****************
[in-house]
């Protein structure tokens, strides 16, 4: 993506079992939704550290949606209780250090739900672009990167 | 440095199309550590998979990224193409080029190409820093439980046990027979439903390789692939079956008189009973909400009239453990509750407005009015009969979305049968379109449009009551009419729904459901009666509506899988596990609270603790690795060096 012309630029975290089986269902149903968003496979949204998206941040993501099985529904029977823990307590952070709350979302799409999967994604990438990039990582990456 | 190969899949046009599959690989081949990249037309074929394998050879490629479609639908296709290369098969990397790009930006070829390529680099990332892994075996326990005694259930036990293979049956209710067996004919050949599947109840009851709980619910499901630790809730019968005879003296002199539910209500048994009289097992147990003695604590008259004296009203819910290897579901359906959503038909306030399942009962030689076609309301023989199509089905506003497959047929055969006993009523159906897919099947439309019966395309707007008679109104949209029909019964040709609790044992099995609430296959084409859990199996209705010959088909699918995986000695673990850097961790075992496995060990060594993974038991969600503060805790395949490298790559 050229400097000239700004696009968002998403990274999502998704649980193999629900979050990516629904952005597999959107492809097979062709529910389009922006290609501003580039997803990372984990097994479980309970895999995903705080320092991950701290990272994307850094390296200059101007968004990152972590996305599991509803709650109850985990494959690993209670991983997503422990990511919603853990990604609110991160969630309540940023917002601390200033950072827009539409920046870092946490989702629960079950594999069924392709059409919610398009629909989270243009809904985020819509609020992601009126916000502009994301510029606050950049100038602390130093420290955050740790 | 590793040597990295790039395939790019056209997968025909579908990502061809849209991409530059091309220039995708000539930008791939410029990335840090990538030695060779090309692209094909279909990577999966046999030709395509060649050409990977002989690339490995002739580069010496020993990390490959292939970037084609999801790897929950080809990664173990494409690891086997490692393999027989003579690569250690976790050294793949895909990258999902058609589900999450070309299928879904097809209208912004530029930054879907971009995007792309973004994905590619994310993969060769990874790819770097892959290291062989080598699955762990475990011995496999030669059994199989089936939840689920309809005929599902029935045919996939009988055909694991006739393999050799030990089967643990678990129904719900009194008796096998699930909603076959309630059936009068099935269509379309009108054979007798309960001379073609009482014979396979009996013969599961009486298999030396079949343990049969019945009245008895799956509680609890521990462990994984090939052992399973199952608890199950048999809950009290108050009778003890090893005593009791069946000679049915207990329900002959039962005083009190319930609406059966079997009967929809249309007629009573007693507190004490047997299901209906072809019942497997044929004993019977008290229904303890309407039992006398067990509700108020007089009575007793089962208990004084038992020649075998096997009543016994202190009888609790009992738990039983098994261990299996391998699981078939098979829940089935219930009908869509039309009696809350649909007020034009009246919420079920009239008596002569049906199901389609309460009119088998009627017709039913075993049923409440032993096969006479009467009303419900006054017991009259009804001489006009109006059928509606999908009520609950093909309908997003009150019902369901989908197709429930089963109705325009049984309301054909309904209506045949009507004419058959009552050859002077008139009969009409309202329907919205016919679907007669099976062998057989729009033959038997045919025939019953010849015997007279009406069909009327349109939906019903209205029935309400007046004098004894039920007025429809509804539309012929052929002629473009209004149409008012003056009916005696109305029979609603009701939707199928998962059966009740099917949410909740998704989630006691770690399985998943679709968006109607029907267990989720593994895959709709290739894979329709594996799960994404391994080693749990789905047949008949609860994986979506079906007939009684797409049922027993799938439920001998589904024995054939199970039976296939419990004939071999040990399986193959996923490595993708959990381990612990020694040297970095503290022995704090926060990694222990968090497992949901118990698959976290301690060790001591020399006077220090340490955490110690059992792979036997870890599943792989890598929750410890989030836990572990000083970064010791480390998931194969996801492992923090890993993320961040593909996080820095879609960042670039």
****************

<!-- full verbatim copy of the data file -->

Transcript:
[in-house]
């Protein structure tokens, strides 16, 4: 993506079992939704550290949606209780250090739900672009990167 | 440095199309550590998979990224193409080029190409820093439980046990027979439903390789692939079956008189009973909400009239453990509750407005009015009969979305049968379109449009009551009419729904459901009666509506899988596990609270603790690795060096 012309630029975290089986269902149903968003496979949204998206941040993501099985529904029977823990307590952070709350979302799409999967994604990438990039990582990456 | 190969899949046009599959690989081949990249037309074929394998050879490629479609639908296709290369098969990397790009930006070829390529680099990332892994075996326990005694259930036990293979049956209710067996004919050949599947109840009851709980619910499901630790809730019968005879003296002199539910209500048994009289097992147990003695604590008259004296009203819910290897579901359906959503038909306030399942009962030689076609309301023989199509089905506003497959047929055969006993009523159906897919099947439309019966395309707007008679109104949209029909019964040709609790044992099995609430296959084409859990199996209705010959088909699918995986000695673990850097961790075992496995060990060594993974038991969600503060805790395949490298790559 050229400097000239700004696009968002998403990274999502998704649980193999629900979050990516629904952005597999959107492809097979062709529910389009922006290609501003580039997803990372984990097994479980309970895999995903705080320092991950701290990272994307850094390296200059101007968004990152972590996305599991509803709650109850985990494959690993209670991983997503422990990511919603853990990604609110991160969630309540940023917002601390200033950072827009539409920046870092946490989702629960079950594999069924392709059409919610398009629909989270243009809904985020819509609020992601009126916000502009994301510029606050950049100038602390130093420290955050740790 | 590793040597990295790039395939790019056209997968025909579908990502061809849209991409530059091309220039995708000539930008791939410029990335840090990538030695060779090309692209094909279909990577999966046999030709395509060649050409990977002989690339490995002739580069010496020993990390490959292939970037084609999801790897929950080809990664173990494409690891086997490692393999027989003579690569250690976790050294793949895909990258999902058609589900999450070309299928879904097809209208912004530029930054879907971009995007792309973004994905590619994310993969060769990874790819770097892959290291062989080598699955762990475990011995496999030669059994199989089936939840689920309809005929599902029935045919996939009988055909694991006739393999050799030990089967643990678990129904719900009194008796096998699930909603076959309630059936009068099935269509379309009108054979007798309960001379073609009482014979396979009996013969599961009486298999030396079949343990049969019945009245008895799956509680609890521990462990994984090939052992399973199952608890199950048999809950009290108050009778003890090893005593009791069946000679049915207990329900002959039962005083009190319930609406059966079997009967929809249309007629009573007693507190004490047997299901209906072809019942497997044929004993019977008290229904303890309407039992006398067990509700108020007089009575007793089962208990004084038992020649075998096997009543016994202190009888609790009992738990039983098994261990299996391998699981078939098979829940089935219930009908869509039309009696809350649909007020034009009246919420079920009239008596002569049906199901389609309460009119088998009627017709039913075993049923409440032993096969006479009467009303419900006054017991009259009804001489006009109006059928509606999908009520609950093909309908997003009150019902369901989908197709429930089963109705325009049984309301054909309904209506045949009507004419058959009552050859002077008139009969009409309202329907919205016919679907007669099976062998057989729009033959038997045919025939019953010849015997007279009406069909009327349109939906019903209205029935309400007046004098004894039920007025429809509804539309012929052929002629473009209004149409008012003056009916005696109305029979609603009701939707199928998962059966009740099917949410909740998704989630006691770690399985998943679709968006109607029907267990989720593994895959709709290739894979329709594996799960994404391994080693749990789905047949008949609860994986979506079906007939009684797409049922027993799938439920001998589904024995054939199970039976296939419990004939071999040990399986193959996923490595993708959990381990612990020694040297970095503290022995704090926060990694222990968090497992949901118990698959976290301690060790001591020399006077220090340490955490110690059992792979036997870890599943792989890598929750410890989030836990572990000083970064010791480390998931194969996801492992923090890993993320961040593909996080820095879609960042670039």